Black Student Union and Young Democratic Socialists of America Commemorate Black Liberation

Flyer from BSU and YDSA Event, 2/27/21.

Lara Coiro / Contributing Writer 

FIU’s Black Student Union and Young Democratic Socialists of America commemorated the Black liberation movement during an online event this last Friday, Feb. 27, in honor of Black History Month.

The two organizations decided to work together to commemorate Black History Month after YDSA submitted a proposal to BSU to collaborate on the topic of Black liberation. 

“The fact that I’m the treasurer and I’m Black– I thought it would be amazing to work together.” Japheth Kariuki, YDSA board member, told PantherNOW. “Collaboration is one of the most effective ways to attract new members and organize for future events.” 

Japheth Kariuki on Zoom. 

The event featured an hour-long presentation by Kariuki, a junior majoring in finance. The presentation covered the history of slavery in the U.S., the Jim Crow era, the civil rights movement of the 1960s, and how these events shaped the current Black Lives Matter movement. Kariuki also discussed the connections between the Black liberation movement and leftist ideology in the U.S.

“The quest for Black liberation is one, really, of economic injustice,” said Kariuki. “It is in our best interest to recognize that we just want to achieve equity. We have a lot of oppression and injustice that we’ve faced in our history, and we just want to make sure everyone’s eating. That’s all really.” 

He defined Black liberation as “a rich tradition of struggle in the United States seeking democracy, freedom from white supremacy, and self-determination of Black people.”

The U.S. has had a long and tumultuous history with institutionalized racism. 

In 1619, the first reported kidnapped Africans were brought to the U.S. This set off what Kariuki called “America’s first big business”, the insidious institution of slavery. 

Until 1808, of the 12.5 million Africans kidnapped from Africa, 472,000 were routed to the United States. The horrible conditions of the slave ships meant that about 18% of captive Africans died during the voyage, according to the presentation.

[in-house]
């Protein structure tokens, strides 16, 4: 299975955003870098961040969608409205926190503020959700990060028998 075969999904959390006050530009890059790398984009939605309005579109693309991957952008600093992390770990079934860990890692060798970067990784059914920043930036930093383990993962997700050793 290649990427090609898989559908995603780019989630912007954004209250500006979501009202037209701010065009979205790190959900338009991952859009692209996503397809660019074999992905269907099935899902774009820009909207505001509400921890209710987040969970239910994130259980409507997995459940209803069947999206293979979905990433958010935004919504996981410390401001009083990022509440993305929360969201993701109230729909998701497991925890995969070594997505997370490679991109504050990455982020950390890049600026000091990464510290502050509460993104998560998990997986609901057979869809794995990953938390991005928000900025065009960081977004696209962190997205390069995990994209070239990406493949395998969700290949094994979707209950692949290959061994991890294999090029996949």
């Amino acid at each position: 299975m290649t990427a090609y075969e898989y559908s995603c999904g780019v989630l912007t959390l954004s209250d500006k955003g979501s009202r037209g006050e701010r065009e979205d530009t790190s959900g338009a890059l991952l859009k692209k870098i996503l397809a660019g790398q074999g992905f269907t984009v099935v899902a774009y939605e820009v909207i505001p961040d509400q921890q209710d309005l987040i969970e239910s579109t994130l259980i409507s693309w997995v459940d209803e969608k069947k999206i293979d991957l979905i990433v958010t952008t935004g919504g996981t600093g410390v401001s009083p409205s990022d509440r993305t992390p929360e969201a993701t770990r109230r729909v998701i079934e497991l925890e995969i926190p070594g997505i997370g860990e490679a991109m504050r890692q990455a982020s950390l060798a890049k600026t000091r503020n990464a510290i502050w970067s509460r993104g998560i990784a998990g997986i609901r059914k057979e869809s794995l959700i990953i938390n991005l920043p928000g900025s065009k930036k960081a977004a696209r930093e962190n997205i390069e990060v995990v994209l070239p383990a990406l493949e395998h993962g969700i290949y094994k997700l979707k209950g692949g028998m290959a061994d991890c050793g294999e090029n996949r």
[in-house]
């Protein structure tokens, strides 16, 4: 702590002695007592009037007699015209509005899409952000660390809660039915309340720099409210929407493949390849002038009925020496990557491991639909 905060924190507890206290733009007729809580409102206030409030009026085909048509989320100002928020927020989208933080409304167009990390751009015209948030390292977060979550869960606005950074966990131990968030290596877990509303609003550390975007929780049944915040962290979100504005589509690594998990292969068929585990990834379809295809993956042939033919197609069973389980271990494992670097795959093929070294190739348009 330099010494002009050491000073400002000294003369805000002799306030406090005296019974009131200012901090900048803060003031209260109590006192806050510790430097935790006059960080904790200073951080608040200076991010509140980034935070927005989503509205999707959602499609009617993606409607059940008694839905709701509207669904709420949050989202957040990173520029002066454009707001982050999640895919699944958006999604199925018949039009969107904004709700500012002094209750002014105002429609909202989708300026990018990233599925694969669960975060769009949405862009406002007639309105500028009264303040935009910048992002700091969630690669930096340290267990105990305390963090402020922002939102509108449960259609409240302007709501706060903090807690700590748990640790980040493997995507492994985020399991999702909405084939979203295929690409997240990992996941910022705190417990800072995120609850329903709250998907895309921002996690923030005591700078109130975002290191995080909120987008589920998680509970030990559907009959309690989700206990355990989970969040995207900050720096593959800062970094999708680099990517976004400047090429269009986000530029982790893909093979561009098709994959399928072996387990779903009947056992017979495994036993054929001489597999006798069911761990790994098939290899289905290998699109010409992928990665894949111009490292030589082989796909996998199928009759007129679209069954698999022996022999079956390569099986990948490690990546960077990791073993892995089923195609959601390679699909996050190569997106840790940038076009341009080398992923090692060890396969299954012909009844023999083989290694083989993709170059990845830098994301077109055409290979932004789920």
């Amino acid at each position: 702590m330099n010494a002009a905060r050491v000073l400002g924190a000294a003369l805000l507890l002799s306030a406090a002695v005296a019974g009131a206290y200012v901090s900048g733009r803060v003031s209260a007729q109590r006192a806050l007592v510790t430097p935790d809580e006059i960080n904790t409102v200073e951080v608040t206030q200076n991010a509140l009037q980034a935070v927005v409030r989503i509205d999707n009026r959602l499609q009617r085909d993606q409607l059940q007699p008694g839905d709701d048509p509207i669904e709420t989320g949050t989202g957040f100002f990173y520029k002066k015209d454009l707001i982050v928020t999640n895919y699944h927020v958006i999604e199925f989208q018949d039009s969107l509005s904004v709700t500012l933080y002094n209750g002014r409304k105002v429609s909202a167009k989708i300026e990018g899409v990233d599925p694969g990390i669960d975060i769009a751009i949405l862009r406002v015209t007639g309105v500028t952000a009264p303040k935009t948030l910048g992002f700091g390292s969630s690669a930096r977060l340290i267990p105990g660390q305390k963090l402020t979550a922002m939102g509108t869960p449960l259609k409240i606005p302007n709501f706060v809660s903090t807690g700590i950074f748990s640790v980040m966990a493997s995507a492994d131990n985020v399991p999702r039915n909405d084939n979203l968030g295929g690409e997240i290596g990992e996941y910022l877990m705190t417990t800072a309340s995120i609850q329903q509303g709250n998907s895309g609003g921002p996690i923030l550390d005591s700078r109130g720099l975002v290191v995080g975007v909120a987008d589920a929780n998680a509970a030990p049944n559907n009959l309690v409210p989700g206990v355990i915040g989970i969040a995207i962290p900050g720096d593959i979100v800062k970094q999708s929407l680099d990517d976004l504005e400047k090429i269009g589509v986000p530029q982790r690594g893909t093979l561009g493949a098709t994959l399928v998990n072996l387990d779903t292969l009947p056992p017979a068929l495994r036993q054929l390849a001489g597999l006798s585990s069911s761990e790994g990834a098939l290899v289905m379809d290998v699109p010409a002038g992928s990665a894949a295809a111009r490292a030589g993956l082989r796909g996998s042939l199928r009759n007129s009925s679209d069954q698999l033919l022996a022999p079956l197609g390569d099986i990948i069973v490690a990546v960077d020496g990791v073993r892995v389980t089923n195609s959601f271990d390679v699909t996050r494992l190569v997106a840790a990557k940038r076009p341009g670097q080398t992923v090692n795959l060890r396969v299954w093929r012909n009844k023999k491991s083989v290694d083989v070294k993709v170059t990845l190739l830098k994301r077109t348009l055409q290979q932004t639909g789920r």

In the U.S., struggles against slavery caused white America to fear mass rebellion. Kariuki spoke of the Igbo people, an ethnic group of Southeastern Nigeria, who committed mass suicide off the shore of Georgia in 1803, rather than be enslaved in the U.S. In Haiti, the first successful slave rebellion which ousted the French colonizers inflicted a fear of revolution in the U.S. 

From Japheth Karuiki’s presentation, illustrations by Donovan Nelson of Igbo people in 1803 mass suicide. 

The U.S.’ exploitation of Black people allowed the country to transform from an agrarian to a powerful industrial society. Propped up by the cheap, hand-picked cotton coming from the South, the U.S. thrived in the global market.

Today, this is one of the fundamental arguments for the necessity of a conversation on reparations. 

This conversation isn’t new. During Abraham Lincoln’s administration, a prominent Union general called for the acquisition of a large piece of land running through the coastal South, which was to be federally redistributed to newly freed Blacks. 

However, when President Andrew Johnson was sworn in after Lincoln’s assassination, many reparations efforts to creating Black equity, were swept away. 

Starting in the 1800s, the Black struggle in the United States rose to the forefront as abolitionist raised the concerns on how much longer slavery could prevail. The U.S. was challenged at its very core as the movement to abolish slavery gained popular support, which soon led to the Civil War. 

“The American Civil War was not started to free the slaves, but really to keep the country together.” Kariuki said. “It didn’t become apparent until later in the war that one of the tactics to beat the Confederacy, which was fighting to keep slavery as an instituion in this country, was to free the slaves themselves. So that is what the Union did.” 

This also resulted in a massive refugee crisis, as Blacks fled the South in droves looking for freedom and opportunities in the North. 

From Japheth Karuiki’s presentation, refugee camps in Washington DC following the Emancipation Proclamation in 1863.